Is Your Sales Training Model Stuck in the Past?

By June 15, 2021No Comments
sales training model

In the pre-pandemic environment, selling and sales leadership were comfortable and relatively predictable. As the new reality took over, the quick scramble was on to embrace the virtual necessity. The result of moving into a virtual environment has been “Zoom fatigue,” disengagement, and reduced skill mastery and results for many.

As sales leaders quickly adapted their selling approach to virtual, they worked to leverage the technology, but missed several strategic points. The focus quickly became a tactical and short-sighted approach to adapting a new sales model. It reinforced potentially outdated competency skill sets. In other words, sales leaders simply embraced a technology fix and married it to skills that may not be appropriate or effective in the new reality.

The present reality is that we are never going back to a purely pre-pandemic sales and sales leadership practice, but rather, we will embark on a hybrid model that embraces both in-person and virtual skills. Because this model involves new and existing skills, strategic modifications will need to be made. Sales leaders and their teams are the end users and beneficiaries of sales training and approaches to competency development. They will need to become far more active in embracing new developments in curriculum and seeking to partner with their Learning and Development organizations.

Those developing and delivering sales training should pause and reflect on how they are going to design and measure the critical outcomes for their audience as well. While most of the emphasis will be placed on developing competencies within the sales teams, sales leaders will also need to embrace new skills and leadership competencies. You cannot effectively lead your teams from the front into new territory by just adapting old techniques and ignoring the development of new skills that are more effective.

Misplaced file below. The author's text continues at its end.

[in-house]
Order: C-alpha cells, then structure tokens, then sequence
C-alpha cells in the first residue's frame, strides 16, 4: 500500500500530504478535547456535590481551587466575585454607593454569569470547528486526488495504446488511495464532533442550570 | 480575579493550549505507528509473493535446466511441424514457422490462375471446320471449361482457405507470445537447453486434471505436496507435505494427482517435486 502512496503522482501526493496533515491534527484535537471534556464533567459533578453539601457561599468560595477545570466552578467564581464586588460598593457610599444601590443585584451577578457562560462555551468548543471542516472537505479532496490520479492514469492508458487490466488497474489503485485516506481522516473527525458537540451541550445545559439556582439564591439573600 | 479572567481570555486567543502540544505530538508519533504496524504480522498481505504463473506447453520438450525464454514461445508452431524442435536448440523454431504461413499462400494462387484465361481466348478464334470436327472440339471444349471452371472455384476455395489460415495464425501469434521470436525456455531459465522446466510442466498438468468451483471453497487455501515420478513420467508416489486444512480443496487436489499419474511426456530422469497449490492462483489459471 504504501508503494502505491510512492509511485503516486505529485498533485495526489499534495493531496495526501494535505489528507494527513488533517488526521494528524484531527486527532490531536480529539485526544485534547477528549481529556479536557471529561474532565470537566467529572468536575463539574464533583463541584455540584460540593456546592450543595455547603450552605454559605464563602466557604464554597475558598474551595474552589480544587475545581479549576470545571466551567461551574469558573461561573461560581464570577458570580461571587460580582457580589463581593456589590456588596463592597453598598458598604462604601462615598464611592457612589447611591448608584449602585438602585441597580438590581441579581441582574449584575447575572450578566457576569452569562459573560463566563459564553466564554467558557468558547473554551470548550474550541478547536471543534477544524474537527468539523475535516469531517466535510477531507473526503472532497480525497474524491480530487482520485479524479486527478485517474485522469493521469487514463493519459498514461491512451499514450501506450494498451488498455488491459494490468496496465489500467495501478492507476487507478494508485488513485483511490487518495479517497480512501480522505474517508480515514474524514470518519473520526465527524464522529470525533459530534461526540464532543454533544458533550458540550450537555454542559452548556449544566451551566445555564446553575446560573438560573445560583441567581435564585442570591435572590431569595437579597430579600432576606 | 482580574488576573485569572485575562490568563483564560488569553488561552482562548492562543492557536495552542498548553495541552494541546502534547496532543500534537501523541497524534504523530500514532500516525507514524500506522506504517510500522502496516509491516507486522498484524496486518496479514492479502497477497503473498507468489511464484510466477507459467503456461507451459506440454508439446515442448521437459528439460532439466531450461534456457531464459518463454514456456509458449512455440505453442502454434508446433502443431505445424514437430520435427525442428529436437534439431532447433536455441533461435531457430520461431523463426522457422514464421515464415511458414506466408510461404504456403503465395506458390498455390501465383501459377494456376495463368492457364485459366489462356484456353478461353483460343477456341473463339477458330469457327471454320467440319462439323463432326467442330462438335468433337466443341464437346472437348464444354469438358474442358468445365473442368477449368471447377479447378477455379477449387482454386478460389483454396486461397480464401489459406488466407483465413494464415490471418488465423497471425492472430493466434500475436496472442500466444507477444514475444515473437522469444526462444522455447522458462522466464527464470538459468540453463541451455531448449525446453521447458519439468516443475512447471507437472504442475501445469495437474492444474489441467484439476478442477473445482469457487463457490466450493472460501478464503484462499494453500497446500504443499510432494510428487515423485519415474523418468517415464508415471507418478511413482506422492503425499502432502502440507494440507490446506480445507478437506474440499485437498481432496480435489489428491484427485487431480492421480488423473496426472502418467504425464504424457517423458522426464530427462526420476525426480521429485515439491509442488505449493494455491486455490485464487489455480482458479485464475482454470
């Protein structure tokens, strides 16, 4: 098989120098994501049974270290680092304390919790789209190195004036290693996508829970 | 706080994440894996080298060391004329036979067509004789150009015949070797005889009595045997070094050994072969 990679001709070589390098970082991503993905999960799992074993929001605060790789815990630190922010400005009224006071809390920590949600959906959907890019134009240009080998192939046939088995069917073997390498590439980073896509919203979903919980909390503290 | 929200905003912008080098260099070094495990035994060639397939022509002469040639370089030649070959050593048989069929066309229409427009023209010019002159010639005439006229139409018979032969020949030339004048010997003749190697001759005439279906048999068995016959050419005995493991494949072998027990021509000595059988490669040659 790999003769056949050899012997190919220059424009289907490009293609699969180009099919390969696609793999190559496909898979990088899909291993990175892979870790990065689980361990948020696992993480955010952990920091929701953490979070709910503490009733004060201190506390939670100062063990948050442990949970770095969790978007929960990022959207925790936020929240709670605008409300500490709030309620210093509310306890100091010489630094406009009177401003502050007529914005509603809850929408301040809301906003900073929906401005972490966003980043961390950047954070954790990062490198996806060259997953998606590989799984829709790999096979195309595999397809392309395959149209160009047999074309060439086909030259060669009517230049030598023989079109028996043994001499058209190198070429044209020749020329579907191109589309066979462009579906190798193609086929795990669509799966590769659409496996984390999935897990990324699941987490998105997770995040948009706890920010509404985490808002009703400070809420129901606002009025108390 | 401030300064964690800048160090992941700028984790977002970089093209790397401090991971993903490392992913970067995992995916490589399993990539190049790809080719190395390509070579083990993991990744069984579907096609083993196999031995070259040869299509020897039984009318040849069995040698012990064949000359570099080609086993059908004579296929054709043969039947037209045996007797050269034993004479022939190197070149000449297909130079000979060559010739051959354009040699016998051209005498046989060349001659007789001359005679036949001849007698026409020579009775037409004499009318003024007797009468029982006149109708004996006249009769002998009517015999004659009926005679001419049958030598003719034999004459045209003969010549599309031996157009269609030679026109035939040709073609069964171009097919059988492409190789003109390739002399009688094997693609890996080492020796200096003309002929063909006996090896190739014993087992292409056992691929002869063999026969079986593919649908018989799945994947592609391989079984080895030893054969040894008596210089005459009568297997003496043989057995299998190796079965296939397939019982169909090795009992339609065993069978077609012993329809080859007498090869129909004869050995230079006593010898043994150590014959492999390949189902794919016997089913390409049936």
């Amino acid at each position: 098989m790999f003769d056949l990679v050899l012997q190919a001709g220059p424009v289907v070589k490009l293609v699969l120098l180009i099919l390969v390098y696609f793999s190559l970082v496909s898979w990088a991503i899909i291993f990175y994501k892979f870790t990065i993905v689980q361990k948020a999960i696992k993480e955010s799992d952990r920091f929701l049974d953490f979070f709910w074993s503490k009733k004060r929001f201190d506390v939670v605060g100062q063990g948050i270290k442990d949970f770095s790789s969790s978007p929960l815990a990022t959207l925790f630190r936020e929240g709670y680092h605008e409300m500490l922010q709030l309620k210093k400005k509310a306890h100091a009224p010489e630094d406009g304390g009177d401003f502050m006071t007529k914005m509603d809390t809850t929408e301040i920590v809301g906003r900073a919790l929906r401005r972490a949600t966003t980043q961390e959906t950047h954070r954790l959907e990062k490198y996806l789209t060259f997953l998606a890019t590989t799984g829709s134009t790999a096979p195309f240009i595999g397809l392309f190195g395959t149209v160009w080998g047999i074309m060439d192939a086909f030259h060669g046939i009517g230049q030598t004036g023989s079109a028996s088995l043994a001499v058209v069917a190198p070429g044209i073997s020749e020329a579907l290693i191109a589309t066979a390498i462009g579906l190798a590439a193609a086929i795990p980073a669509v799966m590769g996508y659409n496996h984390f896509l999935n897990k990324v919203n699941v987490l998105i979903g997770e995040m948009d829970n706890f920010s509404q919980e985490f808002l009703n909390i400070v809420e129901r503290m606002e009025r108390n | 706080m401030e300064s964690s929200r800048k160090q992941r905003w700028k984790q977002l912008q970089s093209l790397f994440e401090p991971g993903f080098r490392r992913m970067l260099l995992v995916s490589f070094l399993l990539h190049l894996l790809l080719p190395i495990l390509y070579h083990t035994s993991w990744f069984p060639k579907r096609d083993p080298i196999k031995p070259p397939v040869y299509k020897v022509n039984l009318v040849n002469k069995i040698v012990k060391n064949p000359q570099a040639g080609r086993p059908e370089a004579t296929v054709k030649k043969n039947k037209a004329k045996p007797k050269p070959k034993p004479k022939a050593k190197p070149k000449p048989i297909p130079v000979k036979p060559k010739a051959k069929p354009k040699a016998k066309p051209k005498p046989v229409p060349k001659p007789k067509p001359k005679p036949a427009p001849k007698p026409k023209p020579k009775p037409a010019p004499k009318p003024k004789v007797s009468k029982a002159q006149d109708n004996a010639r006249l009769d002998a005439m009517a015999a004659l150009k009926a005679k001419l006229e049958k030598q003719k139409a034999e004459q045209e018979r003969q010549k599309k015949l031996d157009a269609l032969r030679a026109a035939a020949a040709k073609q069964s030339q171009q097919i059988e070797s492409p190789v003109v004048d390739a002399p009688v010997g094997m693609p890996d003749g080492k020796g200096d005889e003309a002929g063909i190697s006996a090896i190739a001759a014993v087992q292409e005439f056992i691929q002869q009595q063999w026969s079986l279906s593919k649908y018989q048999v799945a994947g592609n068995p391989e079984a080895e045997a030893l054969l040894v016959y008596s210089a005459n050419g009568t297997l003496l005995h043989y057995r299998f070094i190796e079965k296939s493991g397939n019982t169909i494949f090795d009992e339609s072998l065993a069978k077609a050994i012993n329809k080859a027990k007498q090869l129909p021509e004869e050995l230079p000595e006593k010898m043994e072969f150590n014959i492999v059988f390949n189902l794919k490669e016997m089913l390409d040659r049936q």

When evaluating the new skills and competencies that will be required to win in the new reality, it is critical that the new model considers Go-to-Market Strategies (GTMS), sales culture, willingness, and lastly, competencies. It is much more involved with scientific methodology that ultimately requires more front-end due diligence.

The organizational danger is professionals who train salespeople will blend their existing in-person curriculum with a virtual approach. Much of this modification will be driven by outdated assessments that only focus on competencies. The world has changed and so has the need for a more insightful assessment strategy.

Competencies are expressed differently according to the GTMS sales leaders must embrace. The term “solution selling” is not representative of what must happen in the field. It has become a catch-all phrase that simply differentiates from transactional selling. If new training does not recognize this difference, funds will be wasted, and skill development will be fragmented and ineffective.

Then there is culture. Creating a training experience that runs counter to culture quickly results in disaster and rejection.

When measuring sales teams, consideration must be given to willingness. Just because someone can learn and deploy a skill does not mean they actually want to. Sales leaders must become very aware of this. One cannot assume training means automatic improvement.

Embracing this new hybrid reality means embracing new approaches. It starts with a strategic assessment of your sales teams. Take that further by assessing the team’s GTMS, culture, and willingness to change. Adopting these approaches will result in a superior curriculum, better engagement and adoption, and improved revenue, margin, win-rate, and pipeline.

Personal Challenge:
Identify what you believe the critical differences are between your top performers and those that may be falling behind. Pinpoint what key skills / competencies are missing or need improvement. Select the top three that could be improved and collaborate with your people on a development plan.

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